Why do people give their precious time and resources to strangers? Is it pure altruism or are there other motivational forces at work? This is an intriguing question that has implications for our efforts to encourage volunteerism and charitable donations. Fortunately, a growing number of scholars have focused on non-profit organizations as an ideal context for studying human behavior. A leader in this field is economist James Andreoni whose many papers have elucidated the internal motivations for giving. According to his “warm glow” theory —people may not be giving merely because a program’s mission aligns with their values. There is also the positive “glow” that one feels for being the kind of person who is helping the world in some way.
And, as New York Times reporter David Leonhardt points out, this is a good thing. He notes: “for one thing, the charities are still getting the money, no matter what the donors’ motives are, and many of them are putting it to good use. For another, the warm-glow theory means that philanthropy can be more than a zero-sum game. If giving were strictly rational, the announcement of a big donation might lead other people to give less to the cause; they might figure it no longer needs their money as much. Along similar lines, Jonathan Gruber, an economist at the Massachusetts Institute of Technology, has conducted a mischievous experiment on the relationship between religious giving and religious observance. His inspiration was a comment his father made after he was elected treasurer of his synagogue in New Jersey. “Good,” Gruber’s father told him, with some amount of irony, “now I don’t have to go.” Somebody thinking purely about the temple might have decided that the treasurer should attend services even more often than an ordinary congregant. After all, he would need to set an example as a community leader. But someone who wanted to attain a certain commitment level — who wanted do enough to feel the warm glow of being involved in the life of the temple — would consider regular attendance and synagogue duties to be substitutes for each other.”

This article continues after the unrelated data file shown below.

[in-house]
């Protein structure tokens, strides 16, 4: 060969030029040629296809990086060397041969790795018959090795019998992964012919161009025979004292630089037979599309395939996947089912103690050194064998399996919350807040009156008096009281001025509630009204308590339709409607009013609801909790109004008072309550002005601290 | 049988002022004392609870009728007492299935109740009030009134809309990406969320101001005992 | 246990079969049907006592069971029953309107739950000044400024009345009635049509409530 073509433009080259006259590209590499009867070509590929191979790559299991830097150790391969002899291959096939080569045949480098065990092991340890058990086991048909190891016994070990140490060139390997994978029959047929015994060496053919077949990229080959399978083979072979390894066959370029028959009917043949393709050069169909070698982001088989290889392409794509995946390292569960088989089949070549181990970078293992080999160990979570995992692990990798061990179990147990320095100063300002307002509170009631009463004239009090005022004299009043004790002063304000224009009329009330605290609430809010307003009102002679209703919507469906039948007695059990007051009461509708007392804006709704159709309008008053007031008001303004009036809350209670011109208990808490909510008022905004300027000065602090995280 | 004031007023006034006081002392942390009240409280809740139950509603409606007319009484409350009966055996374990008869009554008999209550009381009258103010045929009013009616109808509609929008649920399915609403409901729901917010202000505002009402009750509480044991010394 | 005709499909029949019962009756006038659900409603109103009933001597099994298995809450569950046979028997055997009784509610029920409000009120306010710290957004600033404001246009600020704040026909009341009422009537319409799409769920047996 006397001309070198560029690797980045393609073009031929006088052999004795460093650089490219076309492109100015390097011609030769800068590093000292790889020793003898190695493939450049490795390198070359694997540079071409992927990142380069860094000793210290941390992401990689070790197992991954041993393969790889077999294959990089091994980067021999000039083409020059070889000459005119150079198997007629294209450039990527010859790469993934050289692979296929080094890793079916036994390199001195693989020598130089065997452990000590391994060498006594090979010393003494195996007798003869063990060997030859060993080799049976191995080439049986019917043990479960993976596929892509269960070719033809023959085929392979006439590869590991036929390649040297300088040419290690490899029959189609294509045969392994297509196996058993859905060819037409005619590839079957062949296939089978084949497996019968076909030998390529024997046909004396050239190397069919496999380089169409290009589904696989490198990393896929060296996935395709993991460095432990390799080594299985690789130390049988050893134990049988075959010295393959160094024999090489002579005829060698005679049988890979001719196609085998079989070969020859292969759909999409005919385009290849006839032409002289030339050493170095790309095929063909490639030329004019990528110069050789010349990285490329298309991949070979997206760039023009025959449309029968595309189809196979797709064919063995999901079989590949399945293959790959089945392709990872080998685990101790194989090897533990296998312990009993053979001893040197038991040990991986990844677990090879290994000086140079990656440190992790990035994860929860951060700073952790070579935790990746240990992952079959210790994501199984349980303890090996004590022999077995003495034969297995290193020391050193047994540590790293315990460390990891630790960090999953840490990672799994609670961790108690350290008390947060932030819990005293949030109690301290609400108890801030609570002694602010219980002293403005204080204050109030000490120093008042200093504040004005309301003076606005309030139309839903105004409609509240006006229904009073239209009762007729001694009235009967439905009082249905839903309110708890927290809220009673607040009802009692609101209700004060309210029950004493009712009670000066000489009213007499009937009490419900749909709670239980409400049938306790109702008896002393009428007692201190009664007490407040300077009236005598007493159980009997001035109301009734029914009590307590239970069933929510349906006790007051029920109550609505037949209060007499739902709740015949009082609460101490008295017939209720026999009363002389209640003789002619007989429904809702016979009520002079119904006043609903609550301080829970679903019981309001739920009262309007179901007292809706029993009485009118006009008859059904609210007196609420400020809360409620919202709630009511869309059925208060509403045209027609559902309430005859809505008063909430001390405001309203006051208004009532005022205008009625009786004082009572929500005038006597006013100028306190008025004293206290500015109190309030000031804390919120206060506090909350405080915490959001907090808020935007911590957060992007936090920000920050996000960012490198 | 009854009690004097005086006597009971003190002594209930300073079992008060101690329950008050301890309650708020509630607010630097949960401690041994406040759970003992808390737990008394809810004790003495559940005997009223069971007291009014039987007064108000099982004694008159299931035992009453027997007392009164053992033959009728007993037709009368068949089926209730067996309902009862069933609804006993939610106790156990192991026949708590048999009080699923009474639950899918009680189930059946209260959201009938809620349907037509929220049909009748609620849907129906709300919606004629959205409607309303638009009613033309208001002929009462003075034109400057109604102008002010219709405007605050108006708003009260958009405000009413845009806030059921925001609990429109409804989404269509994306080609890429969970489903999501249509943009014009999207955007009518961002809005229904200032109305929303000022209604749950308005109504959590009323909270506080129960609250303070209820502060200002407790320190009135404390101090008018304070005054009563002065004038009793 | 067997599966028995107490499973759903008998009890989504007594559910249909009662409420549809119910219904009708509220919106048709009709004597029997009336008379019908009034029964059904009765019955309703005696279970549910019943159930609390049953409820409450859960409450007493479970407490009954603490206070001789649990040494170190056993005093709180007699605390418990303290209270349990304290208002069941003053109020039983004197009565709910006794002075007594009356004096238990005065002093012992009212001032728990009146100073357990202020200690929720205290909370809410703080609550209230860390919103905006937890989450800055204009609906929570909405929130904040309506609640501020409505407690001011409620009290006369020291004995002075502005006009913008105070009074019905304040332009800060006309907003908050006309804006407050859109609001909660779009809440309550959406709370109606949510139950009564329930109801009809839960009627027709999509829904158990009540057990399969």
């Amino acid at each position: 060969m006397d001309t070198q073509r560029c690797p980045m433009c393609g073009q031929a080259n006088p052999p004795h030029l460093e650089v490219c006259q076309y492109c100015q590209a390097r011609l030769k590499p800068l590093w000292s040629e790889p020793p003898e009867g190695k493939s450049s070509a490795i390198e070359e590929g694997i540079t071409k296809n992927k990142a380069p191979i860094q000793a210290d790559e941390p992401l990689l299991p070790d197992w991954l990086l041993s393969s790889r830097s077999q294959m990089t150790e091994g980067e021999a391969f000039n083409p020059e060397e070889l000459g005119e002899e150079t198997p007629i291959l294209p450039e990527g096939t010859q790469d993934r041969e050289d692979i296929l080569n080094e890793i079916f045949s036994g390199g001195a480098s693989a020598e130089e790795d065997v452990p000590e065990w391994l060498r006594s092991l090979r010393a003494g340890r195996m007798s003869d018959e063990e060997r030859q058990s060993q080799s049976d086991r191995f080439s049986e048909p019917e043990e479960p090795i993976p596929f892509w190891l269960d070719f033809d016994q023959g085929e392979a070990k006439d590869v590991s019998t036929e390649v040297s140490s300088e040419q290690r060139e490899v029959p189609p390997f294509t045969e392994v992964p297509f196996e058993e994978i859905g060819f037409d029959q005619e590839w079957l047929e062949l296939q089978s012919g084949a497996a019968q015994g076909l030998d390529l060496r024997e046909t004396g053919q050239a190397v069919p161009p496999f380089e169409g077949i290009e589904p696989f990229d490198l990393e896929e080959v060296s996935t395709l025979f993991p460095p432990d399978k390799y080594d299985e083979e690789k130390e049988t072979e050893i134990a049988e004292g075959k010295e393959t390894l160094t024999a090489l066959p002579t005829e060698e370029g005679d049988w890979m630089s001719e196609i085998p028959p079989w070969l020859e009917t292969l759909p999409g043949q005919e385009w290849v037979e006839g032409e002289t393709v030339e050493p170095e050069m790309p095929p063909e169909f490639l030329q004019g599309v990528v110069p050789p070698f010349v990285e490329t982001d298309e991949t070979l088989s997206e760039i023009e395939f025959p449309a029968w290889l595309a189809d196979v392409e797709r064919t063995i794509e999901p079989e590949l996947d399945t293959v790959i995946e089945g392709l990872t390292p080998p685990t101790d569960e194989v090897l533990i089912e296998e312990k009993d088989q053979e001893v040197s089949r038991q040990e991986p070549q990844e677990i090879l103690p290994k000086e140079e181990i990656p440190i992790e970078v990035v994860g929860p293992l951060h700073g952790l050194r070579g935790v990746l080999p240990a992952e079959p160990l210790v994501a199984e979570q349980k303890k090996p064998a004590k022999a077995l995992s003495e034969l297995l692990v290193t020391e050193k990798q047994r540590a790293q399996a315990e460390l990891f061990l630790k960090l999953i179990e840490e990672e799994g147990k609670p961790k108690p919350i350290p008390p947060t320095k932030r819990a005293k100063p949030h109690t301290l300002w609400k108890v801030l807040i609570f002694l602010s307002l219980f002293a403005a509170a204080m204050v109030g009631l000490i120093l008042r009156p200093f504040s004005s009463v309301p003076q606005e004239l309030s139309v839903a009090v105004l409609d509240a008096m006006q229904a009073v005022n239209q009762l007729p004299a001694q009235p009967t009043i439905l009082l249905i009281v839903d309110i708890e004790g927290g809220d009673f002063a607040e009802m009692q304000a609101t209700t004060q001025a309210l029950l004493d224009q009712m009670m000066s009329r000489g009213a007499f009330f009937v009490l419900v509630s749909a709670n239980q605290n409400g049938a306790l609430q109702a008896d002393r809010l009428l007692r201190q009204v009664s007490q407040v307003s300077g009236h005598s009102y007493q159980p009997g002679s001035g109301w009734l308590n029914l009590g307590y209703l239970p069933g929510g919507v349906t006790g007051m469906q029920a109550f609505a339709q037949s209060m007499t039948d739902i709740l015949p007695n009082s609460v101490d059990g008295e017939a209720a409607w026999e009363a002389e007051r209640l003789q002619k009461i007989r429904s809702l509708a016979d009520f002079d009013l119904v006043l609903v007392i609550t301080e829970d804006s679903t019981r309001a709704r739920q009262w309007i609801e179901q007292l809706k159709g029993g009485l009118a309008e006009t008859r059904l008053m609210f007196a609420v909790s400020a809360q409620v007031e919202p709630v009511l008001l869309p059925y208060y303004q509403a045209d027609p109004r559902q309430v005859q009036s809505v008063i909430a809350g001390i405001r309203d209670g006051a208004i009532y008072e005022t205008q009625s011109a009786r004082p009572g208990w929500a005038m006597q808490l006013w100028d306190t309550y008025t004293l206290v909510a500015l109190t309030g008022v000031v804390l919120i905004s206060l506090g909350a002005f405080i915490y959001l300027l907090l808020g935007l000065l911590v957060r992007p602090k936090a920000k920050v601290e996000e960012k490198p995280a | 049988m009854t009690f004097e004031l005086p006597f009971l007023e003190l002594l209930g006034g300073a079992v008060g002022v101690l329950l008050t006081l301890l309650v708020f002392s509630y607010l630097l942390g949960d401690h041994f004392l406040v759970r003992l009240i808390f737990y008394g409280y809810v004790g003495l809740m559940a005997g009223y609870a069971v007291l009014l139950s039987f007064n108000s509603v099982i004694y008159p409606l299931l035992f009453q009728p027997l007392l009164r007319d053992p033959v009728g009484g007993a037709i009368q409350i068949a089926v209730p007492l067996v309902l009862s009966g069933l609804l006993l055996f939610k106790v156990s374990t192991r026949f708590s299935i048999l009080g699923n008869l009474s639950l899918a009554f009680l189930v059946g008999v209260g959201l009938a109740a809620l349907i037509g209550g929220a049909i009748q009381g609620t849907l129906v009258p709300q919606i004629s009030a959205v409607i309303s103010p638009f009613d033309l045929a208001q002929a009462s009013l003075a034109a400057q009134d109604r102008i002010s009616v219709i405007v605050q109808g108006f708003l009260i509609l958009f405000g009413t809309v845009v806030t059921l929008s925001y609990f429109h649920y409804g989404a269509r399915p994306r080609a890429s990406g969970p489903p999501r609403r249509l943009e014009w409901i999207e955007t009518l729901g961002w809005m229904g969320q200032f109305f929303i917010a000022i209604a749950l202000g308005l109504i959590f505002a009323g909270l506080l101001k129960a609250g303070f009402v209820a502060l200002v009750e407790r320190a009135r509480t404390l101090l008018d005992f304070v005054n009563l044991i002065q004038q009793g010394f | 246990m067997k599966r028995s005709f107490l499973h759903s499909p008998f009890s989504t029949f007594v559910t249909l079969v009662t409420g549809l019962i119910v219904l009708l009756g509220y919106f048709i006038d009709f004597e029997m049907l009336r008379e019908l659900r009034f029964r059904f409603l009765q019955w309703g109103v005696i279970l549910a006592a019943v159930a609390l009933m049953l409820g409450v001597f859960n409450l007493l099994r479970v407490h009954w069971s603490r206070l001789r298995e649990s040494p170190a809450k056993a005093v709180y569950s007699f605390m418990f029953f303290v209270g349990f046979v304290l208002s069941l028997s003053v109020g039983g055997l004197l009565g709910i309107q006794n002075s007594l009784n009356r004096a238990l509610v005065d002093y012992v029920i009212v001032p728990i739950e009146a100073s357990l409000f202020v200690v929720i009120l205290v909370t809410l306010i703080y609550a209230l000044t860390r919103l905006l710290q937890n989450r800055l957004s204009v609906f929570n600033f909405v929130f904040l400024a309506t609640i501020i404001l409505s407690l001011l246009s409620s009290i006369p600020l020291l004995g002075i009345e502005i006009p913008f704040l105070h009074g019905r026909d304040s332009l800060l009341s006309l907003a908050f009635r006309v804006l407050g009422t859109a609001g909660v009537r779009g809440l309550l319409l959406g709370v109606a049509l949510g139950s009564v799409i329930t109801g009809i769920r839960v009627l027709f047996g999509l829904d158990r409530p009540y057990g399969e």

These findings may have implications for mentoring programs. For one, since volunteer mentors are already getting the “warm glow” of being involved in children’s lives, they may not make the best targets for annual fund drives. Instead, the target should be someone who cares about the mission but may not have the time to give–perhaps their friends or colleagues. In other words, actual service and opening one’s wallet may be substitutes for each other. May the promise of that warm glow fuel generous giving of time and/or resources this holiday season!